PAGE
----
Menu
By Rabbi Yitzchok Adlerstein | Series: | Level:

He placed the shirt upon him, and tied the sash/avneit around him.

Meshech Chochmah: We know the fabric content of the kohen gadol’s avnet, because it is described explicitly in the Torah as containing both wool and linen thread. We have no such description for the avnet of the common kohen. According to one opinion,[2] the avnet of the commoner did not contain the usually forbidden shatnez mixture. Tosafos[3] explain that it is reasonable to limit the surprising allowance of shatnez to the kohen gadol, whose other garments (ephod, choshen) also contained shatnez, and exclude the allowance from ordinary kohanim, whose other garments were of plain linen, without any admixture of wool.

The deeper meaning behind this distinction stems from the function of the bigdei kehunah, which is to serve as kapparah for certain sins.[4] The avnet is linked to thoughts of sin. Now, the garments of the common kohen atoned for murder and for illicit relations, both of which are active transgressions. The garments of the kohen gadol, however, included the ephod, which atoned for avodah zarah. This last transgression differs markedly from the others, in that it is primarily a transgression of mind and attitude; it can be violated without any active manifestation. Sinful thoughts of avodah zarah are thus much more significant than those of other aveiros, in that they are part and parcel of the primary sin. This means that the sins of mind addressed by the avnet of the kohen gadol are on a different plane than the thoughts of sin of the common kohen addressed through his own avnet. The latter show a deficiency that needs addressing, but not a deficiency as deep as that of thoughts of avodah zarah. The Torah underscores the difference by making the two avnets of different materials. Since the kohen gadol wore an ephod that atoned for the most serious inner transgressions of mind and thought, his avnet matched the ephod he wore at the same time.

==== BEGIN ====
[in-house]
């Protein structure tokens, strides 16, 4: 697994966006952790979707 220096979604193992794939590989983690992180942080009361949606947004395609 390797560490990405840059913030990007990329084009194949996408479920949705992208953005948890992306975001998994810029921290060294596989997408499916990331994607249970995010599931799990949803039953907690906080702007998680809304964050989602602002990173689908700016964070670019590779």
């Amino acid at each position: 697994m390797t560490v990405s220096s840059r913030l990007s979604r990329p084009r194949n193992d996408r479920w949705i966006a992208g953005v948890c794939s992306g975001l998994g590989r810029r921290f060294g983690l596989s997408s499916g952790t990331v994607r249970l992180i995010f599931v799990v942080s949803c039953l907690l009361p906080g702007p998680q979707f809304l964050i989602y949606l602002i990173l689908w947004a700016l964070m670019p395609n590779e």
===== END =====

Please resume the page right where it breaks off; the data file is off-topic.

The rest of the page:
We can take the discussion further. Ultimately, all sins are branches reaching out from three roots, i.e.the three cardinal sins. All sins of lust and desire are sourced within the sin of gilui arayos. Sins that involve jealousy of and harm to others are related to murder. That leaves avodah zarah as the source of all aveiros between Man and G-d.

On Yom Kippur, we are told[5], Soton holds no sway over us. Yet the gemara[6] speaks of many people violating young women on this holiest of days itself! We must realize that we are freed on Yom Kippur from only one class of aveirah. By desisting from eating, drinking and other activities, we downplay the importance of the physical, allowing us to become more angelic, for our spirits to return to their Divine source. The kohen gadol dramatizes this by taking his avodah into the kodesh kodashim itself, symbolically restoring our neshamos to the place from which they came.

In such an environment, there is no room for transgressions of the mind and spirit. No need on such a day for atonement for thoughts of avodah zarah. The kohen gadol wears no ephod in that inner avodah; his avnet is of pure linen. Man’s spirit is elevated by the day itself; what remains are the coarser elements of the nature that we share with lower animals. The urge to violate young women, coming from this more primitive part of ourselves, is not naturally quashed. Coarser individuals succumb even on Yom Kippur!

Yom Kippur, we learn,[7] is like a mikvah, purifying those who immerse themselves within it. We have seen how the avodah of the kohen gadol in the Holy of Holies expresses this. We use the immersion procedure in yet another way. The Jewish people as a mystical entity – Knesset Yisrael – remains always connected to HKBH. In the days before Yom Kippur, we multiply acts of tzedakah and chesed, immersing ourselves, so to speak, more deeply into a union with that entity. By doing this, we become like branches grafted on to a tree, becoming one with the trunk itself, and through it, to Hashem as well.

[1] Based on Meshech Chochmah, Vayikra 8:7

[2] Yoma 5B

[3] Yoma 6A s.v amar

[4] Zevachim 88B

[5] Yoma 20A

[6] Yoma 19B

[7] Yoma 85B


Pin It on Pinterest

Share This